Arthroscopic Rotator Cuff Repair

Omaha Orthopedic Animation by Dr. Darren Keiser MD

Omaha Arthroscopic Rotator Cuff Repair

Arthroscopic Rotator Cuff by Dr. Darren R. Keiser MD

arthroscopic rotator cuff repairArthroscopic Rotator Cuff Repair is the surgical treatment of the rotator cuff, a group of four muscles that form tendons and attach to the ball of the humerus. These four muscles/tendons are: The supraspinatus, the infrapspinatus, the subscapularis, and the teres minor.

The supraspinatus attaches to the top of the ball of the humerus and is responsible for raising the arm outward. The supraspinatus tendon is the most commonly torn tendon. The subscapularis tendon is the tendon that attaches in the front of the ball of the humerus and rotates the arm inward. The infraspinatus and the teres minor attach to the back of the ball of the humerus and rotate the arm outwards. Together, the tendons of the rotator cuff act to keep the ball of the humerus in the socket and raise and rotate the arm.

Any of the tendons of the rotator cuff can be damaged by traumatic injury, repetitive overuse, or the wear and tear of life. The incidence of rotator cuff tears increases with advancing age.

Common symptoms include: pain at night, pain with overhead activity, or pain when reaching behind the back. Other symptoms of rotator cuff tear may include weakness with reaching or lifting. Tears can increase in size with time. Tears may range from small and partial in an elite throwing athlete to massive and irreparable in an elderly patient.

Some partial rotator cuff tears can be treated with rest, activity modification, gentle motion exercises, physical therapy, anti-inflammatory medication and corticosteroid injections. If symptoms are not relieved by these measures, or for those who have a full-thickness rotator cuff tear, surgical treatment may be recommended.

Arthroscopic rotator cuff repair is an outpatient surgical procedure. This means that the patient may go home the same day as the surgery or stay overnight. This procedure is used to inspect and reattach torn tendons of the shoulder’s rotator cuff.

The minimally invasive surgery is performed through three or four tiny nick incisions around the shoulder. It replaces the need for larger incisions, although sometimes larger incisions are necessary. Anchors are placed inside the bone. Special suturing techniques are utilized to reattach the torn tendon back to where it belongs. The rotator cuff repair animation shows a repair of the supraspinatus tendon (attaching on top of the ball). Tears to the other tendons of the rotator cuff can be treated in a similar way.

Signs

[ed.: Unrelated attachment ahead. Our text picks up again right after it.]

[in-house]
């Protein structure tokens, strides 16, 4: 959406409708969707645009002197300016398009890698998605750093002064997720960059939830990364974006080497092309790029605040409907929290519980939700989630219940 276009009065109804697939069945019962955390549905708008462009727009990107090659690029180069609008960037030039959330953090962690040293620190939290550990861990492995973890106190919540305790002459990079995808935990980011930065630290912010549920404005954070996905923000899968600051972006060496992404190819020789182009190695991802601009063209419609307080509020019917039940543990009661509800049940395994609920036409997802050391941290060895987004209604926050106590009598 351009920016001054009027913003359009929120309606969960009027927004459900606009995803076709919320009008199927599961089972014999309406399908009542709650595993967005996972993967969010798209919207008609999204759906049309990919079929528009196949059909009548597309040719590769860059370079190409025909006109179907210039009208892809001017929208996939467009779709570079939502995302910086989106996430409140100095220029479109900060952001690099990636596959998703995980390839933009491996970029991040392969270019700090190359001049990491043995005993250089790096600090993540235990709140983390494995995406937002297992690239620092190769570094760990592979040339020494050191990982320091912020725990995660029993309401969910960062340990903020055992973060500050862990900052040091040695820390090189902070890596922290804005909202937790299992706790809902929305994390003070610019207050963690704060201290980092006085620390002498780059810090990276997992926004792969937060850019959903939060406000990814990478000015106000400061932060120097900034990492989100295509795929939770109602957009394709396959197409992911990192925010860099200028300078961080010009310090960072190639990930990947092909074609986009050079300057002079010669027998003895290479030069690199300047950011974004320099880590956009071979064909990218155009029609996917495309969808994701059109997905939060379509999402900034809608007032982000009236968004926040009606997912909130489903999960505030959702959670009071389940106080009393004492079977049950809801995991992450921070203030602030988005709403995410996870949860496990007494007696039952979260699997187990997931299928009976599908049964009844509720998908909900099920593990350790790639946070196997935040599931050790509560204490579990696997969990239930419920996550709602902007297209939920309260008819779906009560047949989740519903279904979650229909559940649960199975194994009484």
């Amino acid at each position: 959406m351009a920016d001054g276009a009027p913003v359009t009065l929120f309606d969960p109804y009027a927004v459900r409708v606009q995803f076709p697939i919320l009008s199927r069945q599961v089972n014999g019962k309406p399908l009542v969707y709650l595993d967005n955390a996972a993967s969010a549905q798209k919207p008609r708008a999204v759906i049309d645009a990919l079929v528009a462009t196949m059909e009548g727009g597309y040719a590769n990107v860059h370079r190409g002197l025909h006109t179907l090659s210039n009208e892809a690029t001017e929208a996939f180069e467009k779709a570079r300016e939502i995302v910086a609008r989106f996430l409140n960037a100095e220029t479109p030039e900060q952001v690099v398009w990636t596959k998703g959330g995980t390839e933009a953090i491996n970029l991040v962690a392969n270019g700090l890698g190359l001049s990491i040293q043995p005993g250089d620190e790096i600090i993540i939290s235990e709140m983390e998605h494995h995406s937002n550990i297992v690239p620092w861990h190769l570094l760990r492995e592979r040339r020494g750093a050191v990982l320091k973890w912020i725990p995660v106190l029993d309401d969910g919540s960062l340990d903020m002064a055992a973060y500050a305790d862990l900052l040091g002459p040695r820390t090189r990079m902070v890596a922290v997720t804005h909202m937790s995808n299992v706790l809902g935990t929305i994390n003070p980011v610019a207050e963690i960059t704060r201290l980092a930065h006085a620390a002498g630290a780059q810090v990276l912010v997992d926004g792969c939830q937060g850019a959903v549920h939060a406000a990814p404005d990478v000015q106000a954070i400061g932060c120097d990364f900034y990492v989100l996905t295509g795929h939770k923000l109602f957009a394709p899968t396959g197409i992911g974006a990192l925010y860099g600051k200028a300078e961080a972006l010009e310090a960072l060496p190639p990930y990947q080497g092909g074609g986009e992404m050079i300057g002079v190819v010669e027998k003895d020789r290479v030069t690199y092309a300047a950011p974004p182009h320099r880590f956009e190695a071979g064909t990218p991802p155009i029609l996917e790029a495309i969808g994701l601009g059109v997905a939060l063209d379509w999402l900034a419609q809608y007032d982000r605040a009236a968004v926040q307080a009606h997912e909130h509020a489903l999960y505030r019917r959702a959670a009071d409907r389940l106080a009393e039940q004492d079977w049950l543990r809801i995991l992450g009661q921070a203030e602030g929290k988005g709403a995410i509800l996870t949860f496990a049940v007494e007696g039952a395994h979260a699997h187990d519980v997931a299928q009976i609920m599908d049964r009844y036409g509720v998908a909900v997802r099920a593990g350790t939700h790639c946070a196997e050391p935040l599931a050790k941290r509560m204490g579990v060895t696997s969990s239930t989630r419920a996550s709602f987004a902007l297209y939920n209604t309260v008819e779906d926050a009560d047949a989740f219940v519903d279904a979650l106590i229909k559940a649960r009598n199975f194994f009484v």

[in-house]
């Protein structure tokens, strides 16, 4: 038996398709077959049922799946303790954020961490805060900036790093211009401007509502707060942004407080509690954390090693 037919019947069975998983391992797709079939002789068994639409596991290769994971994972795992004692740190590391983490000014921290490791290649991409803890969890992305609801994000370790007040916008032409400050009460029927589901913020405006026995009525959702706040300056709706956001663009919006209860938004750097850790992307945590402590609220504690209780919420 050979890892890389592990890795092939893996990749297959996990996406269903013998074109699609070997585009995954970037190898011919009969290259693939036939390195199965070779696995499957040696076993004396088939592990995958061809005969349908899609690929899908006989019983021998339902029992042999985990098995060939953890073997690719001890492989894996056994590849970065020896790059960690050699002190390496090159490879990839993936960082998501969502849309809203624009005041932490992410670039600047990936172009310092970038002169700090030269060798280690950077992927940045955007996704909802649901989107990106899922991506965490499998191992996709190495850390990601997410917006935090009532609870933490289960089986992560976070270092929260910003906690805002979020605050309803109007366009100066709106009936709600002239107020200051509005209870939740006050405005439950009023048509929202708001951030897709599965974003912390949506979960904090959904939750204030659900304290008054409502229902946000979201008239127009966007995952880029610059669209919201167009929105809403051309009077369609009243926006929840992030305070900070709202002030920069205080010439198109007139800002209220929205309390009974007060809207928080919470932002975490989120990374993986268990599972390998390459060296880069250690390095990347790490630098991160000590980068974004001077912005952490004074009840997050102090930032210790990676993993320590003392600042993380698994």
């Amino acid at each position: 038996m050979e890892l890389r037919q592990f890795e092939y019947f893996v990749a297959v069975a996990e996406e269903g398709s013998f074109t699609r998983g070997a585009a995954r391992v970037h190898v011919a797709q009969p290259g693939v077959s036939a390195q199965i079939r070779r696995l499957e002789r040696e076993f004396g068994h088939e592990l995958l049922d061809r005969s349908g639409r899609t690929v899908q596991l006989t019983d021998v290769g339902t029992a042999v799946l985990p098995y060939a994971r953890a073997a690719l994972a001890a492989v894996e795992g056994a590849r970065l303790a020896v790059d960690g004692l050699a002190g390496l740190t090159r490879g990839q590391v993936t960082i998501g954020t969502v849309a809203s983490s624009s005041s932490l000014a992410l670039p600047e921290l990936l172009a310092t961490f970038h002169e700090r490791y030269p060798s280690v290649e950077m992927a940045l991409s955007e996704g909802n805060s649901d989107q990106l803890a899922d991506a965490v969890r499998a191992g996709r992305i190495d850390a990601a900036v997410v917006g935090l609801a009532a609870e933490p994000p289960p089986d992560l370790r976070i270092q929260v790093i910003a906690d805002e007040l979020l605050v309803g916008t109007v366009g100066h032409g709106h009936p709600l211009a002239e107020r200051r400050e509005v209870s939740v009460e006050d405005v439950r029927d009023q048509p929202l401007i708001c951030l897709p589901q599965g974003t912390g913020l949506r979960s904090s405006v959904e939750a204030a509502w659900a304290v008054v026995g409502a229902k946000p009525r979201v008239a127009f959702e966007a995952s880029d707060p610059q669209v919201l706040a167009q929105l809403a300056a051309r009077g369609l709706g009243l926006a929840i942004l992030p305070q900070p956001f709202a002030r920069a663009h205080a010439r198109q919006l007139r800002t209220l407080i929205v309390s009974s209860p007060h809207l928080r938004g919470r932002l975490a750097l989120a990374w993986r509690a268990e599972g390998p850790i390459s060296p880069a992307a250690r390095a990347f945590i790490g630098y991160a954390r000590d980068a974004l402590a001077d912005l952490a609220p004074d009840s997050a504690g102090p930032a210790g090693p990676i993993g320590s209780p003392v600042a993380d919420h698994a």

Signs of Arthroscopic Rotator Cuff Repair

A doctor may offer surgery as an option for a torn rotator cuff if your pain does not improve with nonsurgical methods. Continued pain is the main indication for surgery. If a patient is very active and uses arms for overhead work or sports, a doctor may also suggest surgery.

Other signs that surgery may be a good option for you include:

> Patients symptoms have lasted 6 to 12 months
> Patient has a large tear (more than 3 cm) and the quality of the surrounding tendon tissue is good
> Patient has significant weakness and loss of function in your shoulder
> Patient’s tear was caused by a recent, acute injury

After

After Arthroscopic Rotator Cuff Repair

arthroscopic rotator cuff repairAfter the repair, a patient is placed in a shoulder immobilizer or a sling and pillow. Proper rehabilitation is very important after rotator cuff repair. Physical therapy is required. Adherence to the rehabilitation protocol is necessary to maximize the results of the surgery.

The majority of patients report improved shoulder strength and less pain after surgery for a torn rotator cuff.

Each surgical repair technique (open, mini-open, and arthroscopic) has similar results in terms of pain relief, improvement in strength and function, and patient satisfaction. Surgeon expertise is more important in achieving satisfactory results than the choice of technique.

Factors that can decrease the likelihood of a satisfactory result include:

> Poor tendon/tissue quality
> Large or massive tears
> Poor patient compliance with rehabilitation and restrictions after surgery
> Patient age (older than 65 years)
> Smoking and use of other nicotine products
> Workers’ compensation claims

Omaha Arthroscopic Rotator Cuff Repair Information by Dr. Darren Keiser MD